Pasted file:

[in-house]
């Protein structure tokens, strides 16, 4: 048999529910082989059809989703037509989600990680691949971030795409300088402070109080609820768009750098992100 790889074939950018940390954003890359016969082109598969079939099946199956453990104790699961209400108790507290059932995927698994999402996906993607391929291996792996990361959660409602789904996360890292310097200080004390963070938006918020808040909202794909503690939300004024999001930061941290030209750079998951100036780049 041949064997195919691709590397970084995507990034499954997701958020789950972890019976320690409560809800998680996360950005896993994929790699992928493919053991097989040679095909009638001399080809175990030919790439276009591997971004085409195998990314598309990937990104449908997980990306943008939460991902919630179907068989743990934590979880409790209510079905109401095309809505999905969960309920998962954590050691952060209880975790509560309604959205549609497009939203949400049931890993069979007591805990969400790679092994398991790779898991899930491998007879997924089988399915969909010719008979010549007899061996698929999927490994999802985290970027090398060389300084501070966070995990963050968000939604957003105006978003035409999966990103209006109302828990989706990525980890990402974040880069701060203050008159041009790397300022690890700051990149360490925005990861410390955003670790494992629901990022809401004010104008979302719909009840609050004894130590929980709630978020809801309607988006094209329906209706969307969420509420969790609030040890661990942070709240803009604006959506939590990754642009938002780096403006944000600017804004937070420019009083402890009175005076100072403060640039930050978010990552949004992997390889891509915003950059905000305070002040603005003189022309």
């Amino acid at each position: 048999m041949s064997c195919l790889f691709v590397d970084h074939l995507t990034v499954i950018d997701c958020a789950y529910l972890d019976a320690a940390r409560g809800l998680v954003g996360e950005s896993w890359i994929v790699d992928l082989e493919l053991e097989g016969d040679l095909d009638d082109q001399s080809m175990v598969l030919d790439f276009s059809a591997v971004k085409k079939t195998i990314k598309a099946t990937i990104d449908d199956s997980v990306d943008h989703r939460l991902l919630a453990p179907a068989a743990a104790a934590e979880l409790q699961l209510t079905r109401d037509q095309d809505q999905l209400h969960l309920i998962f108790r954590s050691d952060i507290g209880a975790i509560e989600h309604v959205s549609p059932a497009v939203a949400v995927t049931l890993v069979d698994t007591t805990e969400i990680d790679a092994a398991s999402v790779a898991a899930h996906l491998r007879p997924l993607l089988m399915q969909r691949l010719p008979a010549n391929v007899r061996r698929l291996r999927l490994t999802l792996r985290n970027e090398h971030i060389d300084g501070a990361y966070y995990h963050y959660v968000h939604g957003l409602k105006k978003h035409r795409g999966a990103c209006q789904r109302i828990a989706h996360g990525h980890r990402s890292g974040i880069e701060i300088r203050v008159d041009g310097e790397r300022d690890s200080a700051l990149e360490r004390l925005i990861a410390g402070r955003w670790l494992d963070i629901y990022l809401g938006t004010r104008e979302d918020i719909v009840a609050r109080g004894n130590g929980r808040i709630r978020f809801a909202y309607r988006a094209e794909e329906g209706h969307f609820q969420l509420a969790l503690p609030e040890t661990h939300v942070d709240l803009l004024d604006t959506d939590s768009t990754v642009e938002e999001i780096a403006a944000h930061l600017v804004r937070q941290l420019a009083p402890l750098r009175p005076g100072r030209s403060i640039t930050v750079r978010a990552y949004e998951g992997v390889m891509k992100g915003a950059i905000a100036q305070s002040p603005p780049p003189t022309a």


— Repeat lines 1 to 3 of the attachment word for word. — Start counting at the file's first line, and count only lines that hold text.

[in-house]
């Protein structure tokens, strides 16, 4: 048999529910082989059809989703037509989600990680691949971030795409300088402070109080609820768009750098992100 790889074939950018940390954003890359016969082109598969079939099946199956453990104790699961209400108790507290059932995927698994999402996906993607391929291996792996990361959660409602789904996360890292310097200080004390963070938006918020808040909202794909503690939300004024999001930061941290030209750079998951100036780049 041949064997195919691709590397970084995507990034499954997701958020789950972890019976320690409560809800998680996360950005896993994929790699992928493919053991097989040679095909009638001399080809175990030919790439276009591997971004085409195998990314598309990937990104449908997980990306943008939460991902919630179907068989743990934590979880409790209510079905109401095309809505999905969960309920998962954590050691952060209880975790509560309604959205549609497009939203949400049931890993069979007591805990969400790679092994398991790779898991899930491998007879997924089988399915969909010719008979010549007899061996698929999927490994999802985290970027090398060389300084501070966070995990963050968000939604957003105006978003035409999966990103209006109302828990989706990525980890990402974040880069701060203050008159041009790397300022690890700051990149360490925005990861410390955003670790494992629901990022809401004010104008979302719909009840609050004894130590929980709630978020809801309607988006094209329906209706969307969420509420969790609030040890661990942070709240803009604006959506939590990754642009938002780096403006944000600017804004937070420019009083402890009175005076100072403060640039930050978010990552949004992997390889891509915003950059905000305070002040603005003189022309």
């Amino acid at each position: 048999m041949s064997c195919l790889f691709v590397d970084h074939l995507t990034v499954i950018d997701c958020a789950y529910l972890d019976a320690a940390r409560g809800l998680v954003g996360e950005s896993w890359i994929v790699d992928l082989e493919l053991e097989g016969d040679l095909d009638d082109q001399s080809m175990v598969l030919d790439f276009s059809a591997v971004k085409k079939t195998i990314k598309a099946t990937i990104d449908d199956s997980v990306d943008h989703r939460l991902l919630a453990p179907a068989a743990a104790a934590e979880l409790q699961l209510t079905r109401d037509q095309d809505q999905l209400h969960l309920i998962f108790r954590s050691d952060i507290g209880a975790i509560e989600h309604v959205s549609p059932a497009v939203a949400v995927t049931l890993v069979d698994t007591t805990e969400i990680d790679a092994a398991s999402v790779a898991a899930h996906l491998r007879p997924l993607l089988m399915q969909r691949l010719p008979a010549n391929v007899r061996r698929l291996r999927l490994t999802l792996r985290n970027e090398h971030i060389d300084g501070a990361y966070y995990h963050y959660v968000h939604g957003l409602k105006k978003h035409r795409g999966a990103c209006q789904r109302i828990a989706h996360g990525h980890r990402s890292g974040i880069e701060i300088r203050v008159d041009g310097e790397r300022d690890s200080a700051l990149e360490r004390l925005i990861a410390g402070r955003w670790l494992d963070i629901y990022l809401g938006t004010r104008e979302d918020i719909v009840a609050r109080g004894n130590g929980r808040i709630r978020f809801a909202y309607r988006a094209e794909e329906g209706h969307f609820q969420l509420a969790l503690p609030e040890t661990h939300v942070d709240l803009l004024d604006t959506d939590s768009t990754v642009e938002e999001i780096a403006a944000h930061l600017v804004r937070q941290l420019a009083p402890l750098r009175p005076g100072r030209s403060i640039t930050v750079r978010a990552y949004e998951g992997v390889m891509k992100g915003a950059i905000a100036q305070s002040p603005p780049p003189t022309a």